Access the original article here: 

Advertisements

Depression & Our Anniversary

I know the title of this blog post may seem strange.  There is really no connection between the two words except that they are both present and on my mind.

Today is our 6th wedding anniversary.  Billy and I have been together for 11 years now and our love is strong.  We have been through challenges that would be hard to imagine and many that no one knows about except for us.  Things that would test and destroy the most solid relationship but somehow our love has always pulled us through and prevailed.  I am so thankful for my husband and the unconditional love that we share.

This should be a joyous day but I cried all the way to work.  Yesterday and the day before, I cried all the way home.  Last night I sat and cried on the couch but I don’t think Billy noticed.  He has his own overwhelming struggles to deal with and I tried not to make it obvious.  Throughout my years of participation in online chronic pain, Trigeminal Neuralgia/Facial Pain, Endometriosis, and PCOS support groups, I have read and been acclimated to the very real link between chronic pain and depression.  I knew it could happen and the likelihood that it would is very high.  I have watched my husband struggle with it for years, even before the wreck and his botched surgery, but so much more afterwards.  It has been ripping him apart for what seems like forever and it appears to finally be taking hold of me.  Continue reading

Medication Increase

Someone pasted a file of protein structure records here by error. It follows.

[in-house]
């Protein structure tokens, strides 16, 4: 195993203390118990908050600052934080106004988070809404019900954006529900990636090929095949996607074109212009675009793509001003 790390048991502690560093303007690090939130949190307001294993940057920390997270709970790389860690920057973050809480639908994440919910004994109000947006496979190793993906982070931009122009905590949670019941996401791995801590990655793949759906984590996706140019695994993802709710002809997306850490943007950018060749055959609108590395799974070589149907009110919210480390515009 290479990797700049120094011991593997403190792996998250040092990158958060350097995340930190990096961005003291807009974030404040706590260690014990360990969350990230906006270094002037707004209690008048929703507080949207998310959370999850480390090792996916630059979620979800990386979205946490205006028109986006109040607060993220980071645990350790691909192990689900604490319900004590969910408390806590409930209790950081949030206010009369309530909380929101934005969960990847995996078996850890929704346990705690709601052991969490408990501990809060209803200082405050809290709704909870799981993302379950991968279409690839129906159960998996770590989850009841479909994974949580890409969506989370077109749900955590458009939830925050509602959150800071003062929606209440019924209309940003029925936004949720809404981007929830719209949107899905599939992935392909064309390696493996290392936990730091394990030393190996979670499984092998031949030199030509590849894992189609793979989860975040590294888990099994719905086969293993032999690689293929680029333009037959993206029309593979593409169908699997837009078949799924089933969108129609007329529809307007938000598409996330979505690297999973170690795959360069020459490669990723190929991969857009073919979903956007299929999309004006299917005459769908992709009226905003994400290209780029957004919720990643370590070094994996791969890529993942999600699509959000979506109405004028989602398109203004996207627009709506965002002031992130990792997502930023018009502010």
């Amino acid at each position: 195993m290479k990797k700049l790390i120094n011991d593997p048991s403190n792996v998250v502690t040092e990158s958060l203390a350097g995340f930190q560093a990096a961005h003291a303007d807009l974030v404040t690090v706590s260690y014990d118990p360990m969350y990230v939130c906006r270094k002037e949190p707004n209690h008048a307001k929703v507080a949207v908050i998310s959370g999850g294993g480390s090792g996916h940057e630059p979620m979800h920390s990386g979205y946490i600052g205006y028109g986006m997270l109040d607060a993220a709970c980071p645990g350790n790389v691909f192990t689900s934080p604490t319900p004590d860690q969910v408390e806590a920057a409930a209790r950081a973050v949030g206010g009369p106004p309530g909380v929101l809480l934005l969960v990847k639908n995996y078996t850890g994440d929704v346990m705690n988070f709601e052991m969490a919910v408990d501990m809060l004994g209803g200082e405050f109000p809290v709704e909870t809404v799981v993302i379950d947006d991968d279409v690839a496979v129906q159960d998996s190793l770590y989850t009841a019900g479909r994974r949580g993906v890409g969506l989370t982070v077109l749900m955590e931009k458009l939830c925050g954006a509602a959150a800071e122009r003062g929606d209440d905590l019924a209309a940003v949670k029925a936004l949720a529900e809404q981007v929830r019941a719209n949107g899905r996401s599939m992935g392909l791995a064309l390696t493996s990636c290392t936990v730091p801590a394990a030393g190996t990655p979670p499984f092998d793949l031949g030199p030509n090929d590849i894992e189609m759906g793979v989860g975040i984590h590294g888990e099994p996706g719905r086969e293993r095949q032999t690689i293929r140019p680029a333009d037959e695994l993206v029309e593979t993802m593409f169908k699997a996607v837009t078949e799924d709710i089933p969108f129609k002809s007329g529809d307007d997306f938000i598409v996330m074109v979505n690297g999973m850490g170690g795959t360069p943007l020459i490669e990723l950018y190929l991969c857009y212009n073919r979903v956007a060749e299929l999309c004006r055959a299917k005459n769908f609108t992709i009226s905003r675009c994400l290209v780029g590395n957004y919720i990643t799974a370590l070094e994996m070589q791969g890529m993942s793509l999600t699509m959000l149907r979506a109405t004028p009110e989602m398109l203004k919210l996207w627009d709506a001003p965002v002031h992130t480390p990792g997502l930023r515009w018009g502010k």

Here we go again … I’m back on the medication roller-coaster and I really hate this ride.  About three hours ago, I started an increased dosage of my strongest long-acting medication.  I can already feel the side-effects, so I know this isn’t going to be fun.  This isn’t like one of those medications that you can take a partial dose of to see how it affects you and then not take it again if you don’t react well.  This is a 3 day commitment to the new dosage and there is no going back.  I shouldn’t drive during this time and I’m scared to sleep so I will just sit here.  Maybe watch some TV and work on my blog, unless I start feeling too sick to do those things.  I’m one of those people who is always cold.  I keep the thermostat set on 75 degrees or higher most days.  Not now though.  This medication makes me hot, sweaty, and uncomfortable.   I keep turning the A/C down more and more but it makes no difference.  The heat isn’t coming from the air around me, it’s some sort of weird side effect from the higher dosage of medication.  I know this well because when it comes to side effects, I get them all.  I have a heightened sensitivity to my body and I notice even the most subtle changes.  I’ve been through this before.  Hell, I should be a professional by now but it’s hard to get used to living like this.  Knowing that I rely on so many medications to get me through each day and help me cling to whatever thread of normalcy is left in my life.  It’s hard but it’s also necessary because I am a fighter and I will not give up;  I can’t.  Will it be like this forever?  I don’t know.  It very well could unless I encounter remission or a cure.   Continue reading